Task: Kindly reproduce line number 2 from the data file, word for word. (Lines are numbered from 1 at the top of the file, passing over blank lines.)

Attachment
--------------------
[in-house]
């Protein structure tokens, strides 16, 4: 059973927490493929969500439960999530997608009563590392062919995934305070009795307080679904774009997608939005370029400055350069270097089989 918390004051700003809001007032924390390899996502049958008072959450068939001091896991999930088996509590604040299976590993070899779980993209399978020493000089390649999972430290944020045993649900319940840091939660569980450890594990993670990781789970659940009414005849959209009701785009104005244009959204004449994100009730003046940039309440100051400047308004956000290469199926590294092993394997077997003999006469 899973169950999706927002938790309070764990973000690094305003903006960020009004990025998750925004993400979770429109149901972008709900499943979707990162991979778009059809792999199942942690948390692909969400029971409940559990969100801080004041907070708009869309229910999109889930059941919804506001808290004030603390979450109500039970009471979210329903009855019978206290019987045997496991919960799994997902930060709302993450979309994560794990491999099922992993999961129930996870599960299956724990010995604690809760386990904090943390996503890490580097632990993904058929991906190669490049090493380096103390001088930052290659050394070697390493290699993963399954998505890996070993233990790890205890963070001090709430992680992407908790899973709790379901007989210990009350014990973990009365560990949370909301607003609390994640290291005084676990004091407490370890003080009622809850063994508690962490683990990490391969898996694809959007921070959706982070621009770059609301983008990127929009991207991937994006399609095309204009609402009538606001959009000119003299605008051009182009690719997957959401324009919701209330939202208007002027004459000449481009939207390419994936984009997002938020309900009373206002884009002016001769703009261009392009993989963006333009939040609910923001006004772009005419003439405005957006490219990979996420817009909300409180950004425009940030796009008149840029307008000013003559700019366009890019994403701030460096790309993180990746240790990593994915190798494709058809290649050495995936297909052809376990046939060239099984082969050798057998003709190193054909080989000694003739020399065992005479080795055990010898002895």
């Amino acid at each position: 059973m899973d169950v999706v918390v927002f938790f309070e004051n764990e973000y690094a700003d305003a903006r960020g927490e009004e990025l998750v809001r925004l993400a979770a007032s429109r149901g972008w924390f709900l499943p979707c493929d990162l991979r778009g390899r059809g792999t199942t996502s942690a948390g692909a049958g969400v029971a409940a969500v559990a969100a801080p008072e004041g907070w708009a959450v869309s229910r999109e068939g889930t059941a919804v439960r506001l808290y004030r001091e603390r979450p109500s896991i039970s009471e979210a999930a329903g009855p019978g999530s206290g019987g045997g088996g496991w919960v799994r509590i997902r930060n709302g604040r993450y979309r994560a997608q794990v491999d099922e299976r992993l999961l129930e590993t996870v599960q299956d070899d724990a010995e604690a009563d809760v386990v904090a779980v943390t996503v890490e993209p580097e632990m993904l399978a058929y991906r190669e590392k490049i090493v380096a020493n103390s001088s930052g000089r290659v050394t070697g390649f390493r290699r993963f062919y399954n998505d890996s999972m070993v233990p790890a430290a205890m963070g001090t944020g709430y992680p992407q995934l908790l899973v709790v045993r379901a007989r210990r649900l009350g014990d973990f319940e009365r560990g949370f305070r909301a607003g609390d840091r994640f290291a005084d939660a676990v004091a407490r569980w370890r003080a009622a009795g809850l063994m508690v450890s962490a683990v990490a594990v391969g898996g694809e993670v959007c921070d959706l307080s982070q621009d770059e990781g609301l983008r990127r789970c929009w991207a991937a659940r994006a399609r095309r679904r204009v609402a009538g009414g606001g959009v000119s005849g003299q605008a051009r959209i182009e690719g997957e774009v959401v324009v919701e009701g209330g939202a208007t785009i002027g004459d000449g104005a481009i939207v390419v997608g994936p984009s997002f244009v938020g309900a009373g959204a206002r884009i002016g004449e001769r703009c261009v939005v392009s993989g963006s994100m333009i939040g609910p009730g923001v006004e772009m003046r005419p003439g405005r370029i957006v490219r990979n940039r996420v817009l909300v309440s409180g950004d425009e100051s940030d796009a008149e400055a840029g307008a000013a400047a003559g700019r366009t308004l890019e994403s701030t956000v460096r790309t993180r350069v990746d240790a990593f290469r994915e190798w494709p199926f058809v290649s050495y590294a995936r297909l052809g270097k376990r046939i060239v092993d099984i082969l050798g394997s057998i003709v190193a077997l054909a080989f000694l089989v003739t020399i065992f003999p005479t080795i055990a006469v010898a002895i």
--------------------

């Protein structure tokens, strides 16, 4: 059973927490493929969500439960999530997608009563590392062919995934305070009795307080679904774009997608939005370029400055350069270097089989 918390004051700003809001007032924390390899996502049958008072959450068939001091896991999930088996509590604040299976590993070899779980993209399978020493000089390649999972430290944020045993649900319940840091939660569980450890594990993670990781789970659940009414005849959209009701785009104005244009959204004449994100009730003046940039309440100051400047308004956000290469199926590294092993394997077997003999006469 899973169950999706927002938790309070764990973000690094305003903006960020009004990025998750925004993400979770429109149901972008709900499943979707990162991979778009059809792999199942942690948390692909969400029971409940559990969100801080004041907070708009869309229910999109889930059941919804506001808290004030603390979450109500039970009471979210329903009855019978206290019987045997496991919960799994997902930060709302993450979309994560794990491999099922992993999961129930996870599960299956724990010995604690809760386990904090943390996503890490580097632990993904058929991906190669490049090493380096103390001088930052290659050394070697390493290699993963399954998505890996070993233990790890205890963070001090709430992680992407908790899973709790379901007989210990009350014990973990009365560990949370909301607003609390994640290291005084676990004091407490370890003080009622809850063994508690962490683990990490391969898996694809959007921070959706982070621009770059609301983008990127929009991207991937994006399609095309204009609402009538606001959009000119003299605008051009182009690719997957959401324009919701209330939202208007002027004459000449481009939207390419994936984009997002938020309900009373206002884009002016001769703009261009392009993989963006333009939040609910923001006004772009005419003439405005957006490219990979996420817009909300409180950004425009940030796009008149840029307008000013003559700019366009890019994403701030460096790309993180990746240790990593994915190798494709058809290649050495995936297909052809376990046939060239099984082969050798057998003709190193054909080989000694003739020399065992005479080795055990010898002895």